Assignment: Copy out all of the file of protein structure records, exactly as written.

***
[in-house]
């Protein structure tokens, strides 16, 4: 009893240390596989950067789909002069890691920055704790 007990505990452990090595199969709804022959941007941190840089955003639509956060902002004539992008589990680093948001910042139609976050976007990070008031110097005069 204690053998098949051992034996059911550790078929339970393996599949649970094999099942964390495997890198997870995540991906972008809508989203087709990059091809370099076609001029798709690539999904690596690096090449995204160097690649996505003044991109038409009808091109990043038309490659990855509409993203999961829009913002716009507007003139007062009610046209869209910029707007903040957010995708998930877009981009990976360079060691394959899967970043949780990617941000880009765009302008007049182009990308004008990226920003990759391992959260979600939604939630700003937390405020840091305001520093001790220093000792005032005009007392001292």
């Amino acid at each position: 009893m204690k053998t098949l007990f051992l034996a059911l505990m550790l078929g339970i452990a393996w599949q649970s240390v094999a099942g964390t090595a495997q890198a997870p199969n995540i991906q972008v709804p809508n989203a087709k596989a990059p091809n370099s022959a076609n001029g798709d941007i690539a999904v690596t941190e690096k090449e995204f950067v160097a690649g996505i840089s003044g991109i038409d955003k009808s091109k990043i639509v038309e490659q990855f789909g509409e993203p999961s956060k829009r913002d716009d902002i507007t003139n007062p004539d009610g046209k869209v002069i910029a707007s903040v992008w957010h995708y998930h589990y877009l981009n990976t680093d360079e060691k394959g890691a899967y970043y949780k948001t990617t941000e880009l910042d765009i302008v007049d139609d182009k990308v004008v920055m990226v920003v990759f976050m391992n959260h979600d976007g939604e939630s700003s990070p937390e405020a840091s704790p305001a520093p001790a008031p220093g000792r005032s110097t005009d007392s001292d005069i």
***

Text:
[in-house]
């Protein structure tokens, strides 16, 4: 009893240390596989950067789909002069890691920055704790 007990505990452990090595199969709804022959941007941190840089955003639509956060902002004539992008589990680093948001910042139609976050976007990070008031110097005069 204690053998098949051992034996059911550790078929339970393996599949649970094999099942964390495997890198997870995540991906972008809508989203087709990059091809370099076609001029798709690539999904690596690096090449995204160097690649996505003044991109038409009808091109990043038309490659990855509409993203999961829009913002716009507007003139007062009610046209869209910029707007903040957010995708998930877009981009990976360079060691394959899967970043949780990617941000880009765009302008007049182009990308004008990226920003990759391992959260979600939604939630700003937390405020840091305001520093001790220093000792005032005009007392001292």
């Amino acid at each position: 009893m204690k053998t098949l007990f051992l034996a059911l505990m550790l078929g339970i452990a393996w599949q649970s240390v094999a099942g964390t090595a495997q890198a997870p199969n995540i991906q972008v709804p809508n989203a087709k596989a990059p091809n370099s022959a076609n001029g798709d941007i690539a999904v690596t941190e690096k090449e995204f950067v160097a690649g996505i840089s003044g991109i038409d955003k009808s091109k990043i639509v038309e490659q990855f789909g509409e993203p999961s956060k829009r913002d716009d902002i507007t003139n007062p004539d009610g046209k869209v002069i910029a707007s903040v992008w957010h995708y998930h589990y877009l981009n990976t680093d360079e060691k394959g890691a899967y970043y949780k948001t990617t941000e880009l910042d765009i302008v007049d139609d182009k990308v004008v920055m990226v920003v990759f976050m391992n959260h979600d976007g939604e939630s700003s990070p937390e405020a840091s704790p305001a520093p001790a008031p220093g000792r005032s110097t005009d007392s001292d005069i």